Repost to save a life


The use of social media and hashtags have allowed people to create a series of protest movements raising awareness of important issues and even revolutions.  It is these platforms that give users the ability to amplify, coordinate and distribute such global campaigns such as #blacklivesmatter, #illridewithyou, #arabspring and #euromaidan. Ultimately it has altered the way in which we perceive the power of the internet.

However, this type of digital activism has come with some back lash. This method is even seen as controversial by some and is referred to as ‘slacktivism’- an ideal type of activism for a lazy generation. A study that was conducted in 2014 found that of a particular campaign, Save Darfur, of the people who supported the cause on Facebook it was only 0.24% that actually donated (The structure of online activism, 2014). It’s as if users believe that just by liking something the problem can be fixed. Which brings me to these ridiculous memes. It’s crazy to think ‘reposts’ and ‘likes’ can actually help someone, sure it can raise awareness and allow media attention but it doesn’t happen as often as you’d think. Maybe this is the reason why some people believe the concept isn’t reliable. img_4686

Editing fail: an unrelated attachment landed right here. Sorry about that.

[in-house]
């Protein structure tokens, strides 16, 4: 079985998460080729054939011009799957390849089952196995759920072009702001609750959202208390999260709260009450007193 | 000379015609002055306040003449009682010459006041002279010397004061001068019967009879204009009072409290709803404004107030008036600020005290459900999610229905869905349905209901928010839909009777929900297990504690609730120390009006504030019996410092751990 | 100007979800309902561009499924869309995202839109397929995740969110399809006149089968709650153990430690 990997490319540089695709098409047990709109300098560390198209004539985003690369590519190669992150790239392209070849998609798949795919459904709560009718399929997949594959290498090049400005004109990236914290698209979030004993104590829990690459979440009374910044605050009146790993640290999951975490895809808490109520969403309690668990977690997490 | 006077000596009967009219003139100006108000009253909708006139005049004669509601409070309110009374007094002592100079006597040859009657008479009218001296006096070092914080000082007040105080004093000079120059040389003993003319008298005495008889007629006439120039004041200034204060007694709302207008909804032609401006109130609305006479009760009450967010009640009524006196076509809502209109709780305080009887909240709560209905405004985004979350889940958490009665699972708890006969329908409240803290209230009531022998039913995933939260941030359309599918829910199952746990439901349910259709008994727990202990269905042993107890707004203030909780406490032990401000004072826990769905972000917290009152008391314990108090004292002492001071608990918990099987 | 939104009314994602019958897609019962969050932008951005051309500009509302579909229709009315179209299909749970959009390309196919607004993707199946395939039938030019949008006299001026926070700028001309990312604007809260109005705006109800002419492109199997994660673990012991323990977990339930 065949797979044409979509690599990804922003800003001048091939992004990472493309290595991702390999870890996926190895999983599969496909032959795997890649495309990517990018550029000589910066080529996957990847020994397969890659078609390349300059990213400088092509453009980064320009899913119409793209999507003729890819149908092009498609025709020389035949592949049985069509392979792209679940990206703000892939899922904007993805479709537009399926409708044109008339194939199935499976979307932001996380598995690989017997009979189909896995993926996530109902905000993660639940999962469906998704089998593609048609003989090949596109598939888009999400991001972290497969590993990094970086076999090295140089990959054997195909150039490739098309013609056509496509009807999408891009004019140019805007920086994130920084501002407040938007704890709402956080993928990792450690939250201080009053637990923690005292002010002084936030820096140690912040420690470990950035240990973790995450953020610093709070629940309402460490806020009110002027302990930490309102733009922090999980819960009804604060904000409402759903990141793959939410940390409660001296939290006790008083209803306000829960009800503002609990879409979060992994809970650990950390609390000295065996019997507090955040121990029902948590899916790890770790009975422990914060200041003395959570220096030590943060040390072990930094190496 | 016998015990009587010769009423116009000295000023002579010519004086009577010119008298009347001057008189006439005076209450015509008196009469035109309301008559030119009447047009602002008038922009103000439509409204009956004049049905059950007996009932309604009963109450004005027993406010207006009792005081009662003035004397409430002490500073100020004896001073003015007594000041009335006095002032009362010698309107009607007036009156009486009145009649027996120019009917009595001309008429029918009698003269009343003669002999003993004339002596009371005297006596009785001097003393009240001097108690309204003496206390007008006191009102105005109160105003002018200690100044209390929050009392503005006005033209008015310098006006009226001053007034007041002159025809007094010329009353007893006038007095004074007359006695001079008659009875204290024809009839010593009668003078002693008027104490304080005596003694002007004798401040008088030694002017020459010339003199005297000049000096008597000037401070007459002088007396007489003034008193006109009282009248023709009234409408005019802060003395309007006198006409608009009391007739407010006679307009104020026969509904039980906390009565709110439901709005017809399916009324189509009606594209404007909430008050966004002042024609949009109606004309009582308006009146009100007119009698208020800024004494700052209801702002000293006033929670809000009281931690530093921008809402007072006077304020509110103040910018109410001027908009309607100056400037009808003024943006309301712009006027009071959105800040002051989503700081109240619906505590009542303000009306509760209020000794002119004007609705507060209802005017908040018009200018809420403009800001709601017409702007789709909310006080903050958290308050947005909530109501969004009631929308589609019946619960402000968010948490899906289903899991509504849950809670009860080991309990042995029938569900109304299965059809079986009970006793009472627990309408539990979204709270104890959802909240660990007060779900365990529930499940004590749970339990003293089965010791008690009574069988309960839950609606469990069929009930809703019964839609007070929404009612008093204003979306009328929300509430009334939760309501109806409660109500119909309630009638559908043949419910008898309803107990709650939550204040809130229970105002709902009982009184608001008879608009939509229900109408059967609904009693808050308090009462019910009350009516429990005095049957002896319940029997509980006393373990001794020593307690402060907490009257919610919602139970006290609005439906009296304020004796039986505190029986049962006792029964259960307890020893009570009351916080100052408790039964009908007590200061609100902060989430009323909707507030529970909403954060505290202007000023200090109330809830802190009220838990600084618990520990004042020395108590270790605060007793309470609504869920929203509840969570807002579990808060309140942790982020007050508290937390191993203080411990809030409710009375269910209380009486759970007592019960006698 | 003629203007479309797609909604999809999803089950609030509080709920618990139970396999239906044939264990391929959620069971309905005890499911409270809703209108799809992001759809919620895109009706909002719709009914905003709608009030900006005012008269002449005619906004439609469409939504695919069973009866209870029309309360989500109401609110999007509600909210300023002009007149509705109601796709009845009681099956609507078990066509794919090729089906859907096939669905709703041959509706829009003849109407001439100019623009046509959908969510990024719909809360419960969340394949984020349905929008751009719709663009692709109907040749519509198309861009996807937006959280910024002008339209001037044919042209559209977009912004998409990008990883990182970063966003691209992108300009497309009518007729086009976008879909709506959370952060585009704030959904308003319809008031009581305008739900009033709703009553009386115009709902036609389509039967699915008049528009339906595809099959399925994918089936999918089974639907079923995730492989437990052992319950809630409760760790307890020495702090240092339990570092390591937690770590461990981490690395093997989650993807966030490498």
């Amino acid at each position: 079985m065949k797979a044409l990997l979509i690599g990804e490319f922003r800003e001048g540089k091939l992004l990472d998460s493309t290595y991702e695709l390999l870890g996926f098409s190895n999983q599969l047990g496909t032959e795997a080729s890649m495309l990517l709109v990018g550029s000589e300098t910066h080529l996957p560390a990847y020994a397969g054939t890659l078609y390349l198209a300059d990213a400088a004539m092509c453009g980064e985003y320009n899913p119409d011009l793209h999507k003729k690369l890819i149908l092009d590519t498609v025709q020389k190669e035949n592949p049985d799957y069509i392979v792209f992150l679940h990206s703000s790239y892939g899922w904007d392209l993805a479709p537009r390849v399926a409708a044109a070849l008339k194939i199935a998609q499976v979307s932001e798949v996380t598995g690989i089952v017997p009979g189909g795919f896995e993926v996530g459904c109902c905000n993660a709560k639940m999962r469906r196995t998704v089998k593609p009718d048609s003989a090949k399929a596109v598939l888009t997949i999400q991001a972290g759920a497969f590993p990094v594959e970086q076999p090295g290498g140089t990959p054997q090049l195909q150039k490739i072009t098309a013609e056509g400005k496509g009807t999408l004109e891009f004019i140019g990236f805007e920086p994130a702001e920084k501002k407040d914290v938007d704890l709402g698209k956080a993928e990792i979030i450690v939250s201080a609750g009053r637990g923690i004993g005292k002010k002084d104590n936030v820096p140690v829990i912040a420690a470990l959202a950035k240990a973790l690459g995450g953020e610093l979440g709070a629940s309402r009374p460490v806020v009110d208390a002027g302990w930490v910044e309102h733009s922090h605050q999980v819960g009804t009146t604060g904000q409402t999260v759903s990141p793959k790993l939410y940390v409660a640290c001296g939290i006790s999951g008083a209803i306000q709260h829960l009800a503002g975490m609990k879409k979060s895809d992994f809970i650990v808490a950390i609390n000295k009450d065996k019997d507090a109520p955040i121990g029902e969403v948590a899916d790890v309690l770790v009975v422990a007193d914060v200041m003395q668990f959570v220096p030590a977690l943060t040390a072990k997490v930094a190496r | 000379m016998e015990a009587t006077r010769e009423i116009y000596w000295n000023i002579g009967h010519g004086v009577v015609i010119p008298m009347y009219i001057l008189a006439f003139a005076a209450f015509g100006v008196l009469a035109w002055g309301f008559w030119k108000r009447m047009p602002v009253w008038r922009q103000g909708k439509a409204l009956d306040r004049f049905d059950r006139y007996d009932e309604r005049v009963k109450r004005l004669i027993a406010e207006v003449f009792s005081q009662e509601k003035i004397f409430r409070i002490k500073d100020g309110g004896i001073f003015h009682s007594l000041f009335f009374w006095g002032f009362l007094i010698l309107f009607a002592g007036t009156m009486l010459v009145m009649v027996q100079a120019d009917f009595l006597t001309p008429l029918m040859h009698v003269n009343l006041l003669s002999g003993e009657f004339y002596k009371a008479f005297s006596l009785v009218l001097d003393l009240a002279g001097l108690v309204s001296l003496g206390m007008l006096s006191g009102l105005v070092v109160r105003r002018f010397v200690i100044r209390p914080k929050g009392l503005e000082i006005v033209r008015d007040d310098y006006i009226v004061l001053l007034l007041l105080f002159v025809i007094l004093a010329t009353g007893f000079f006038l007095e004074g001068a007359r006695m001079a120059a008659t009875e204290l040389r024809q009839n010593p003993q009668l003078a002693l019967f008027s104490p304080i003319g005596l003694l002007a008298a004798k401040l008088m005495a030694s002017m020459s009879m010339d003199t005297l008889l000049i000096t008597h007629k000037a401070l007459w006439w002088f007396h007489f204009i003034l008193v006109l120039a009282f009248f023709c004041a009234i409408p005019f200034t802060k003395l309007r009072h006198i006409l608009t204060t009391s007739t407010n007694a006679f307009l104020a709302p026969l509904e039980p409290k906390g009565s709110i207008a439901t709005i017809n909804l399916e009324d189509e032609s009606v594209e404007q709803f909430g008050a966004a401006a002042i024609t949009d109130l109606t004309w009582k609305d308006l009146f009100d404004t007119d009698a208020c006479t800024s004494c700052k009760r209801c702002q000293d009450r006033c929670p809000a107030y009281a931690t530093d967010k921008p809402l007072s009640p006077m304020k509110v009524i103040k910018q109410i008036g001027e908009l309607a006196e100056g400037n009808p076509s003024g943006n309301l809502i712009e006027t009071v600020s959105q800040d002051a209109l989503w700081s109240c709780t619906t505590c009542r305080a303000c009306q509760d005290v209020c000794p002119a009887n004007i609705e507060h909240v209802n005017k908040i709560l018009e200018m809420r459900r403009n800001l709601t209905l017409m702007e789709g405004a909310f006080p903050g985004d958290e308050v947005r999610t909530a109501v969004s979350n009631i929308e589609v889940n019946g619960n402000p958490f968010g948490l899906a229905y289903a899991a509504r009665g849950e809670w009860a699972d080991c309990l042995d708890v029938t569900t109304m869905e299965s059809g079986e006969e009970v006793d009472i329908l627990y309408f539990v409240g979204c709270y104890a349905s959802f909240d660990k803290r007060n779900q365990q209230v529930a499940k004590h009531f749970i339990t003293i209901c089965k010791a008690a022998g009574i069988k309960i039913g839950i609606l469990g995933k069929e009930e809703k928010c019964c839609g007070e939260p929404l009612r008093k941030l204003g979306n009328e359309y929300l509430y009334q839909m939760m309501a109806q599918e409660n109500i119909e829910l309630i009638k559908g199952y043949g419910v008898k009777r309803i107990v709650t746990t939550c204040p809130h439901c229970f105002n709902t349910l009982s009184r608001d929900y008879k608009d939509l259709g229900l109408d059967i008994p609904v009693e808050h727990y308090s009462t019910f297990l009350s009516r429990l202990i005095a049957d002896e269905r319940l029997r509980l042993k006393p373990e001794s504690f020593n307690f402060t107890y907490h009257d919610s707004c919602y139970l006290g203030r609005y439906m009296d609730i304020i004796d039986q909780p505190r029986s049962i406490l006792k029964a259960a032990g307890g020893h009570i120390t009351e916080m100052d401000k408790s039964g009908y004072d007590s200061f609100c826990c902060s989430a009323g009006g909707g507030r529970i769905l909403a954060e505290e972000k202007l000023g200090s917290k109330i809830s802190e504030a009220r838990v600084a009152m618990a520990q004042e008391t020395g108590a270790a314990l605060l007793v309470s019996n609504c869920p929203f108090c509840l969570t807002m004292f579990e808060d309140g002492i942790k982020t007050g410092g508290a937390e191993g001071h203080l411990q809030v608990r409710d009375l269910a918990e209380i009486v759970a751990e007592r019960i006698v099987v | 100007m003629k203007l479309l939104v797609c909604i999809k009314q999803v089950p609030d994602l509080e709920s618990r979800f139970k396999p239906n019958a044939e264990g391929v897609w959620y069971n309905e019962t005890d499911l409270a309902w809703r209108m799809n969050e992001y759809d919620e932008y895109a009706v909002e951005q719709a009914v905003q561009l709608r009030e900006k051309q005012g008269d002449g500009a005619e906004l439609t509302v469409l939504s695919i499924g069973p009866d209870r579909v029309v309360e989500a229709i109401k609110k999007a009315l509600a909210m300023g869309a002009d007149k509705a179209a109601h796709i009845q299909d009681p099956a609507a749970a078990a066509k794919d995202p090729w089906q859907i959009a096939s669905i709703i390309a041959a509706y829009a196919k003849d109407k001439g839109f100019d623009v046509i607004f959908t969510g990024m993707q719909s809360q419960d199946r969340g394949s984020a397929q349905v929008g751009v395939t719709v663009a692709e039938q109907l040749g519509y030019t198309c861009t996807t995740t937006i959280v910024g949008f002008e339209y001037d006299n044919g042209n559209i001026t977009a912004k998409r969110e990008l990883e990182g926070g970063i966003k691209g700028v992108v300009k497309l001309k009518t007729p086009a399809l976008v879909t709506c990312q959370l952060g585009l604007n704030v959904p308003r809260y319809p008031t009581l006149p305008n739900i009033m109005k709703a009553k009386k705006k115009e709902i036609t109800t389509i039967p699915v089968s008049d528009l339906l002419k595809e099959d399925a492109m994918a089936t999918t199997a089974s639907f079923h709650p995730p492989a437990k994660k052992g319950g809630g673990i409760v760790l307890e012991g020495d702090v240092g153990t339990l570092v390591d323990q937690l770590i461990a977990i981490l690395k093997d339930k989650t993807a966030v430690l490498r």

So I ask you is this ‘Digital activism’ or ‘slacktivism’?



One thought on “Repost to save a life

  1. Interesting analysis. Agreed, social media has the capacity to amplify social and political movements. And yes – this power is often overstated. Especially as hashtag activism has proliferated and it’s value seems to have decreased in a space saturated with content. Personally, I’m critical of the term ‘slacktivism’ because i think that even a ‘like’ or ‘share’ is better than total ignorance.. I’m pragmatic 🙂
    Back to the power of digital networks though.. this article gives a really good overview of euromaiden


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